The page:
Hindsight is wonderful. Looking back to 1966 when Midnight Man, Davy Graham’s second Decca album, was originally released, its eclectic mix of material was fairly representative of the state of the music business in the UK from Jim Reeves and Frank Sinatra at one extreme to The Rolling Stones and The Kinks at the other. Come to think of it, Davy Graham was still somewhere out there.
The album opens with Graham’s own ‘No Preacher Blues’ which was something of a protest song taken at a fast tempo. It’s followed by ‘The Fakir’, composed by Lalo Schifrin while performing with Dizzy Gillespie. Graham makes this jazz track his own, sometimes playing what might have been a sitar part on guitar. He’s aided by Tony Reeves on bass and Barry Morgan on percussion for what is probably the record’s best track. There’s more jazz to come with Herbie Hancock’s ‘Watermelon Man’ and Junior Mance’s ‘Jubilation’ but next up is a cover of ‘I’m Looking Through You’ which was about as mainstream as you could get. Of course, Graham does pick one of the less well-known tracks from Rubber Soul.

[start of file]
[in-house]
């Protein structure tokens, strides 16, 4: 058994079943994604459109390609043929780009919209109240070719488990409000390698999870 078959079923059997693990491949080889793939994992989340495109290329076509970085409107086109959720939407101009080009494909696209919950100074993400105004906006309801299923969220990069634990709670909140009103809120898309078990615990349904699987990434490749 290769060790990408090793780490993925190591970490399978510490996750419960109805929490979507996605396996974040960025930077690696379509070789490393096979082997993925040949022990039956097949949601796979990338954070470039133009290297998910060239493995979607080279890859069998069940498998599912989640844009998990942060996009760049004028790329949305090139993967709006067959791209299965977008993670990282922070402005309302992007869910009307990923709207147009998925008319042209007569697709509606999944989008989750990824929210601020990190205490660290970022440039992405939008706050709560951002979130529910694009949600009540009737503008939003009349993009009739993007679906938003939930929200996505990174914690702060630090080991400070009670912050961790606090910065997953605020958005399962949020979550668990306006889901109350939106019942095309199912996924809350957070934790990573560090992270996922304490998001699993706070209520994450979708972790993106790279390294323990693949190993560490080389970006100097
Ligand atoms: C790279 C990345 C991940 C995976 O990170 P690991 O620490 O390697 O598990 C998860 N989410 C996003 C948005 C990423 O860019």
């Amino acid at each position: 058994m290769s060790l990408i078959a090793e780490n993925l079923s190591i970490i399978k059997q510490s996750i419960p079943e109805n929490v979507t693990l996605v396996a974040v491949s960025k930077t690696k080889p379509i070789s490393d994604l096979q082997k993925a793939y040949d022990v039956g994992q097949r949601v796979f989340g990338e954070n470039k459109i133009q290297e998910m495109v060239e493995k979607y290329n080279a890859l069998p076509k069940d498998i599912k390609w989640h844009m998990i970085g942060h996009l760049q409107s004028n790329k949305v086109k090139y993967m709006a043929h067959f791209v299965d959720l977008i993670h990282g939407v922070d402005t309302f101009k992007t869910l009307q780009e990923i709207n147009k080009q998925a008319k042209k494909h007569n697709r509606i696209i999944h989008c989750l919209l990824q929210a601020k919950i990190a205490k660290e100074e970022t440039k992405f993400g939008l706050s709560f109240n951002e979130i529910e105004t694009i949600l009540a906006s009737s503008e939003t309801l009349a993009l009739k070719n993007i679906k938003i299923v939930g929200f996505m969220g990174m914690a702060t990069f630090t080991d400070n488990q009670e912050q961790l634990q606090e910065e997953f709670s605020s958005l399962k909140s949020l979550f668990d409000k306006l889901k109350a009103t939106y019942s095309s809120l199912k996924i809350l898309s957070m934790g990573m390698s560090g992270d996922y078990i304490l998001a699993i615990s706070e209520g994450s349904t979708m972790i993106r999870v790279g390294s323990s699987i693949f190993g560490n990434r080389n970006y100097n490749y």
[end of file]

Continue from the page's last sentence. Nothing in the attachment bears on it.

There are more blues with ‘Stormy Monday’, ‘Lost Lover Blues’ and ‘Jelly Roll Baker’; rock’n’roll in the shape of ‘Money Honey’ and R&B with Rufus Thomas’ ‘Walkin’ The Dog’ but this mix of material hangs together well and it’s made to do so by Davy’s wonderful guitar playing.
Graham’s reputation has grown with the years and the current program of reissues is proof of that. It’s such a shame that people didn’t get him at the time.
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‘Walkin’ The Dog’: